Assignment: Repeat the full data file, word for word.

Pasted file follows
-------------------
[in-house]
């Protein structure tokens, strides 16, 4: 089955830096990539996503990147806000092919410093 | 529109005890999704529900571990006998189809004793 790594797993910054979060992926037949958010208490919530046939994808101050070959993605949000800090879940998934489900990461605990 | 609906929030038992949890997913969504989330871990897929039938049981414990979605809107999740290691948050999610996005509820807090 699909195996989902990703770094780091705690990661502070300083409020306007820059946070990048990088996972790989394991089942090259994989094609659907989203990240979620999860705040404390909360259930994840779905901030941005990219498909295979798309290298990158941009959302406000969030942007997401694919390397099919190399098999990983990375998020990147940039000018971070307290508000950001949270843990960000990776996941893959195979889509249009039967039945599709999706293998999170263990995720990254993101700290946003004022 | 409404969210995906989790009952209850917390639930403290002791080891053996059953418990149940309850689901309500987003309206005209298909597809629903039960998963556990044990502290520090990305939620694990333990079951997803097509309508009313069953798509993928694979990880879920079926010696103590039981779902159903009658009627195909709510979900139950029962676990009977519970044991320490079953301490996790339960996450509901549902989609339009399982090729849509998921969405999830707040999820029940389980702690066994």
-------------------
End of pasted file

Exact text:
[in-house]
């Protein structure tokens, strides 16, 4: 089955830096990539996503990147806000092919410093 | 529109005890999704529900571990006998189809004793 790594797993910054979060992926037949958010208490919530046939994808101050070959993605949000800090879940998934489900990461605990 | 609906929030038992949890997913969504989330871990897929039938049981414990979605809107999740290691948050999610996005509820807090 699909195996989902990703770094780091705690990661502070300083409020306007820059946070990048990088996972790989394991089942090259994989094609659907989203990240979620999860705040404390909360259930994840779905901030941005990219498909295979798309290298990158941009959302406000969030942007997401694919390397099919190399098999990983990375998020990147940039000018971070307290508000950001949270843990960000990776996941893959195979889509249009039967039945599709999706293998999170263990995720990254993101700290946003004022 | 409404969210995906989790009952209850917390639930403290002791080891053996059953418990149940309850689901309500987003309206005209298909597809629903039960998963556990044990502290520090990305939620694990333990079951997803097509309508009313069953798509993928694979990880879920079926010696103590039981779902159903009658009627195909709510979900139950029962676990009977519970044991320490079953301490996790339960996450509901549902989609339009399982090729849509998921969405999830707040999820029940389980702690066994």